More than 39,000 NHS staff off because of Covid

A total of 39,142 NHS employees in hospital trusts in England were absent on 2nd new numbers from NHS England.

The total includes employees who were sick with the coronavirus or who had to self-isolate.

In northwest England, 7,338 NHS workers were absent from hospital trusts on the 2nd, the figure a week earlier (4,179).

In London, absenteeism increased 4% from 4,580 to 4,765 on a weekly basis.

Dr. Chaand Nagpaul, Chairman of the Council of the British Medical Association (BMA), told Sky News, “We have never seen such absences before,” adding, “Of course the NHS has extra pressure every winter, but I don’t think so.” Everyone who has worked in the NHS has experienced this level of absence from their colleagues, and we are feeling it in very real time, because doctors, nurses and healthcare workers have to pay for their absent colleagues – that means extra, extraordinary stress. “

He said even though Omicron was milder, people were still getting seriously ill with Covid-19 and hospitals were grappling with the NHS treatment backlog with nearly six million people on the waiting list.

When asked how close the NHS is to being overwhelmed, he said, “I think the words seem overwhelming, I mean I think we should just look at the reality.

“The reality that the army has been drafted into London, the reality of 24 hospitals reporting critical incidents, the reality that some hospitals have to cancel all their routine operations, the reality that GPs have to cancel clinics that day.

“I’m a family doctor, I’ve never seen it so bad. We literally have to contact patients without notice if the staff member or a doctor or nurse is simply not there today because they are self-isolating.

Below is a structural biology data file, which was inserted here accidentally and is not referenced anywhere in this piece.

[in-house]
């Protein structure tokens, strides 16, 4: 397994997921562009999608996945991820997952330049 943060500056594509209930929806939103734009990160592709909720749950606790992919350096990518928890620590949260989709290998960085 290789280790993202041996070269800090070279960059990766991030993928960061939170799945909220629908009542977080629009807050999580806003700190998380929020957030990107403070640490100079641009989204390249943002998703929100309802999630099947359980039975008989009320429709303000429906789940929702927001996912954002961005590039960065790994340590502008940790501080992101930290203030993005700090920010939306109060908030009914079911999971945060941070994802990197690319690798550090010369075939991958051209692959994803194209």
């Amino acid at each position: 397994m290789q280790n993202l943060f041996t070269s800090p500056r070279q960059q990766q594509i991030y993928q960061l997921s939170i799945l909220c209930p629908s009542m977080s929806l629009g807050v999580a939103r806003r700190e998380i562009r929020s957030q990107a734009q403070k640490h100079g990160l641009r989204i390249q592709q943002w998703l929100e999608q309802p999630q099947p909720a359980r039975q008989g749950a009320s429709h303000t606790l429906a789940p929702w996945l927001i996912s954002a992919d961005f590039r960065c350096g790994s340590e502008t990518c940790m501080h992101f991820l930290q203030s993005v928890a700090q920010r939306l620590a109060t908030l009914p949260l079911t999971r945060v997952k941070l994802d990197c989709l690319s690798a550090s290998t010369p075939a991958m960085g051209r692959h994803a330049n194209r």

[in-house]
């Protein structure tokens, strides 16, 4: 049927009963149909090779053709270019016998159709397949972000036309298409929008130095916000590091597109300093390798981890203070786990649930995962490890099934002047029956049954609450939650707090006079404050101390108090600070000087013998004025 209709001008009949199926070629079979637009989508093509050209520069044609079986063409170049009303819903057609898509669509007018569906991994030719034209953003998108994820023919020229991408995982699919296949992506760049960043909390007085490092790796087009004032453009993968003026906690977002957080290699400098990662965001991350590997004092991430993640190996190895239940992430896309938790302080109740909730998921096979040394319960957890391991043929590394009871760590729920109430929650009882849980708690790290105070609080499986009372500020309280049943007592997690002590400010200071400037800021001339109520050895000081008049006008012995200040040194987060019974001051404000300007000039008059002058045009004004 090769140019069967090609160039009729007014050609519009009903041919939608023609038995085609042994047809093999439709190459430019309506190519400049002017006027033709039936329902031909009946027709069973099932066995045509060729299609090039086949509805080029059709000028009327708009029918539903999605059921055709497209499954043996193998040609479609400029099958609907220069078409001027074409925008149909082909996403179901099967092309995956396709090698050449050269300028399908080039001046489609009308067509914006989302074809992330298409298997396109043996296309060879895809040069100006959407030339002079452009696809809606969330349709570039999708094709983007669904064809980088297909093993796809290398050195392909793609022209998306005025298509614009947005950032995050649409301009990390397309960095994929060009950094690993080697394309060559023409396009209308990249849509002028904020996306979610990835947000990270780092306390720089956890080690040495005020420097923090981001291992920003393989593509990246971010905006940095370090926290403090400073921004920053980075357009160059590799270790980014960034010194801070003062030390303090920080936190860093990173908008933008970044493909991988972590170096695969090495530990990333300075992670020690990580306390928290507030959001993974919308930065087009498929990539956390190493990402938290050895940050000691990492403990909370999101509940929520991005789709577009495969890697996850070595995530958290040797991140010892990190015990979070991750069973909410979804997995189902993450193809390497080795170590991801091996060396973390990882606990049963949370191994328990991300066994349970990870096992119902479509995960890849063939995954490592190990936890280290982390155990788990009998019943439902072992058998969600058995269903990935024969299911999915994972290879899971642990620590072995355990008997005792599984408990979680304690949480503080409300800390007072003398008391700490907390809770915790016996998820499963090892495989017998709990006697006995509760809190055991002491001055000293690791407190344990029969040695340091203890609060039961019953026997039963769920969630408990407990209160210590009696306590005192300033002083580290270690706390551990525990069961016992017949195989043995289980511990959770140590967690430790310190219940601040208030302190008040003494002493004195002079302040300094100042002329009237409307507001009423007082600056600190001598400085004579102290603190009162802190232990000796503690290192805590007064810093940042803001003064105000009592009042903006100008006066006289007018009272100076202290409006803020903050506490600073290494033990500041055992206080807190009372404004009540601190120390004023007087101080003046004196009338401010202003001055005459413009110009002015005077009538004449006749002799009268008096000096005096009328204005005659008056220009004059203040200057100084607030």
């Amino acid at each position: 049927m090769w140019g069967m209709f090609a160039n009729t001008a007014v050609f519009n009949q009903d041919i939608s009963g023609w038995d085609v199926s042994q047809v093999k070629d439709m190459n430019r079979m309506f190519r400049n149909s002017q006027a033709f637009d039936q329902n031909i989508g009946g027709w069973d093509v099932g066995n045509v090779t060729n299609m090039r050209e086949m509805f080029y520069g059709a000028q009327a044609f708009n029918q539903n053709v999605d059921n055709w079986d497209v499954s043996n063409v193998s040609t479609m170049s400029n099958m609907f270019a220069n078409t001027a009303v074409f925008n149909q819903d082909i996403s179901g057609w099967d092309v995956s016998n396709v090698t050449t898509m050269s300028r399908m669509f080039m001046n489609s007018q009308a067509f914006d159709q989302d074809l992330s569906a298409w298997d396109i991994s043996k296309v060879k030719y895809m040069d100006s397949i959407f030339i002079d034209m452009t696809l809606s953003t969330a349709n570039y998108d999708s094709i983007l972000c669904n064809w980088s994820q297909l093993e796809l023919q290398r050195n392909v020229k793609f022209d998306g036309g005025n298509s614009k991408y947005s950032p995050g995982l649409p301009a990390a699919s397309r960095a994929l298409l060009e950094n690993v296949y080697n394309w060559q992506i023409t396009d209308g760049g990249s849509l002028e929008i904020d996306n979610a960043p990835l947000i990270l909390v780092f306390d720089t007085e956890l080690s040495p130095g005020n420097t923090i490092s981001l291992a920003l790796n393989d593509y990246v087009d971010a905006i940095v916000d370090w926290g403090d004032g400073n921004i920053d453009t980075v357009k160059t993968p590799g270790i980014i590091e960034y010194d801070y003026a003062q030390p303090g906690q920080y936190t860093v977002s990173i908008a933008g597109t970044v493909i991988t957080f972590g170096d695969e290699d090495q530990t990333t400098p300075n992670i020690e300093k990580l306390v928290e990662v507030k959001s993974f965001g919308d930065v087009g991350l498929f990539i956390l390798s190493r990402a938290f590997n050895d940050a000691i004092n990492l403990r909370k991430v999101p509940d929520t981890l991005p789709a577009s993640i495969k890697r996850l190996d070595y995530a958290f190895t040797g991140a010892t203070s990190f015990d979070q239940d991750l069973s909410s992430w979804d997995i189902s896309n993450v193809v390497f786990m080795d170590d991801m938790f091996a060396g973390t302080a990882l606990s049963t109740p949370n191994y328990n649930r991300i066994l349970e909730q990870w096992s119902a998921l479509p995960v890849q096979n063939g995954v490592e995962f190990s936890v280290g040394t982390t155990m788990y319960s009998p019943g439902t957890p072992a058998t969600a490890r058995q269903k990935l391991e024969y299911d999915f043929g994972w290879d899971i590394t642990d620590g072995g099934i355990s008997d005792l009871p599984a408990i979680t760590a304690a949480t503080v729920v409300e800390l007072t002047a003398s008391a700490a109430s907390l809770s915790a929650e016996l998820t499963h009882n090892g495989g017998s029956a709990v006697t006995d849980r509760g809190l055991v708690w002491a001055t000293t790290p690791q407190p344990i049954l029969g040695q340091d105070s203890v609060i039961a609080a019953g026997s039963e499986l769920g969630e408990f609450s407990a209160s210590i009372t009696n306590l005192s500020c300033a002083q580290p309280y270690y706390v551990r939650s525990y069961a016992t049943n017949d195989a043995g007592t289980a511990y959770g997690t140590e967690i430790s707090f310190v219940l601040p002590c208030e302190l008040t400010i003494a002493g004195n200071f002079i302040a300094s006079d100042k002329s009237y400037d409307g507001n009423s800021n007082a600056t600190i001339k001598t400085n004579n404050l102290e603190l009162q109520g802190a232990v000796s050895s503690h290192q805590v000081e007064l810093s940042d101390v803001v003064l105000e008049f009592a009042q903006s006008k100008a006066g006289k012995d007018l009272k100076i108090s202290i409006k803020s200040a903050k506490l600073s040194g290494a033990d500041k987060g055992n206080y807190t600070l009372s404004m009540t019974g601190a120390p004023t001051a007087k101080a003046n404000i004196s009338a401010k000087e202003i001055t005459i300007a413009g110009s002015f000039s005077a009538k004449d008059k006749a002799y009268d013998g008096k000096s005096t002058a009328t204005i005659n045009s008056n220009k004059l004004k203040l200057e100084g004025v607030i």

“This is not normal and so the government must recognize that this is clearly an NHS under extreme pressure and the sad reality for thousands of patients is that they are suffering the consequences of such pressure and also the lack of staff. “

London will get support from the armed forces to cope with high health worker absenteeism, but there are “encouraging” signs that the city is emerging from the Omicron wave, according to a minister.

London Minister Paul Scully told LBC when asked if Omicron foreseen the easing in the capital: “I think the trend looks encouraging at the moment, but we clearly need to be on our guard as the NHS is still under Pressure is in London.

“It’s not just about the number of cases – there is a clear distinction between the number of cases and hospital admissions – but you also have larger absences due to the increased testing and increased awareness of people and that obviously puts additional pressure on the NHS and other public services out.”

Mr Scully said the military personnel deployed in the capital would be a “mix of medics, porters and things like that” to assist hospitals but said he had no details on where they would help.

He added, “What we also have is a digital ID card for the NHS that allows staff to move between hospitals.

Air Commodore John Lyle told BBC Breakfast that the military are still discussing further support for the NHS in other parts of the country.

“We can’t really predict too far, but during this current surge we certainly know that London is particularly difficult right now, but we are aware that this is having an impact across the UK,” he said.

“So we stay in talks and there are a number of areas where we are looking at the potential for more support.

“I think we will learn a lot from the progress made in London in the coming weeks or months and further military support may be needed in other areas.”

He said troops had “a long history of assisting all government departments, particularly the NHS, over the past two years,” adding, “This is nothing new.

“Today’s announcement of support to London’s hospitals is just part of a larger picture of helping more than 1,800 people across the UK, members of all three armed forces – both regular and reservists – providing support in areas such as Booster program … to support emergency services and of course also in hospitals. “


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